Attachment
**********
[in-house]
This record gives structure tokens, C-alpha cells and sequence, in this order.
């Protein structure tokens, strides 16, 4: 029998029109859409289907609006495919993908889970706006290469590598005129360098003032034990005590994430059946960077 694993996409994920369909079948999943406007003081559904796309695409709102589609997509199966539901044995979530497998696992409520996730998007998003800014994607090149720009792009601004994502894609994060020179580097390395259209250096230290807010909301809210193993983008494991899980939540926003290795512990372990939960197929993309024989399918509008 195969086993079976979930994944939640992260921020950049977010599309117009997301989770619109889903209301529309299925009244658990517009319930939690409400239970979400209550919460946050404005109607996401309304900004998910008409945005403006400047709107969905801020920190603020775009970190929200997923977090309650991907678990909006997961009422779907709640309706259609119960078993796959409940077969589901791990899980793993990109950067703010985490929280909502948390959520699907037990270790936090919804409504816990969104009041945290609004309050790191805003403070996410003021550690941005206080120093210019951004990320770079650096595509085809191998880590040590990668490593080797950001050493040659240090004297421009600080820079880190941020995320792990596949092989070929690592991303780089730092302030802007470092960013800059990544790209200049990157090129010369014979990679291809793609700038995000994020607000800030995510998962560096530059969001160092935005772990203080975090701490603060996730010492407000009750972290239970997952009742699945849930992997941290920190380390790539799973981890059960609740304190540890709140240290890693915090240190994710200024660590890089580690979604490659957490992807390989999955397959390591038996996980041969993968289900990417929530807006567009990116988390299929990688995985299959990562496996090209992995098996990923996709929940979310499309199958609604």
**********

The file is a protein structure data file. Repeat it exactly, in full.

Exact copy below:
[in-house]
This record gives structure tokens, C-alpha cells and sequence, in this order.
């Protein structure tokens, strides 16, 4: 029998029109859409289907609006495919993908889970706006290469590598005129360098003032034990005590994430059946960077 694993996409994920369909079948999943406007003081559904796309695409709102589609997509199966539901044995979530497998696992409520996730998007998003800014994607090149720009792009601004994502894609994060020179580097390395259209250096230290807010909301809210193993983008494991899980939540926003290795512990372990939960197929993309024989399918509008 195969086993079976979930994944939640992260921020950049977010599309117009997301989770619109889903209301529309299925009244658990517009319930939690409400239970979400209550919460946050404005109607996401309304900004998910008409945005403006400047709107969905801020920190603020775009970190929200997923977090309650991907678990909006997961009422779907709640309706259609119960078993796959409940077969589901791990899980793993990109950067703010985490929280909502948390959520699907037990270790936090919804409504816990969104009041945290609004309050790191805003403070996410003021550690941005206080120093210019951004990320770079650096595509085809191998880590040590990668490593080797950001050493040659240090004297421009600080820079880190941020995320792990596949092989070929690592991303780089730092302030802007470092960013800059990544790209200049990157090129010369014979990679291809793609700038995000994020607000800030995510998962560096530059969001160092935005772990203080975090701490603060996730010492407000009750972290239970997952009742699945849930992997941290920190380390790539799973981890059960609740304190540890709140240290890693915090240190994710200024660590890089580690979604490659957490992807390989999955397959390591038996996980041969993968289900990417929530807006567009990116988390299929990688995985299959990562496996090209992995098996990923996709929940979310499309199958609604």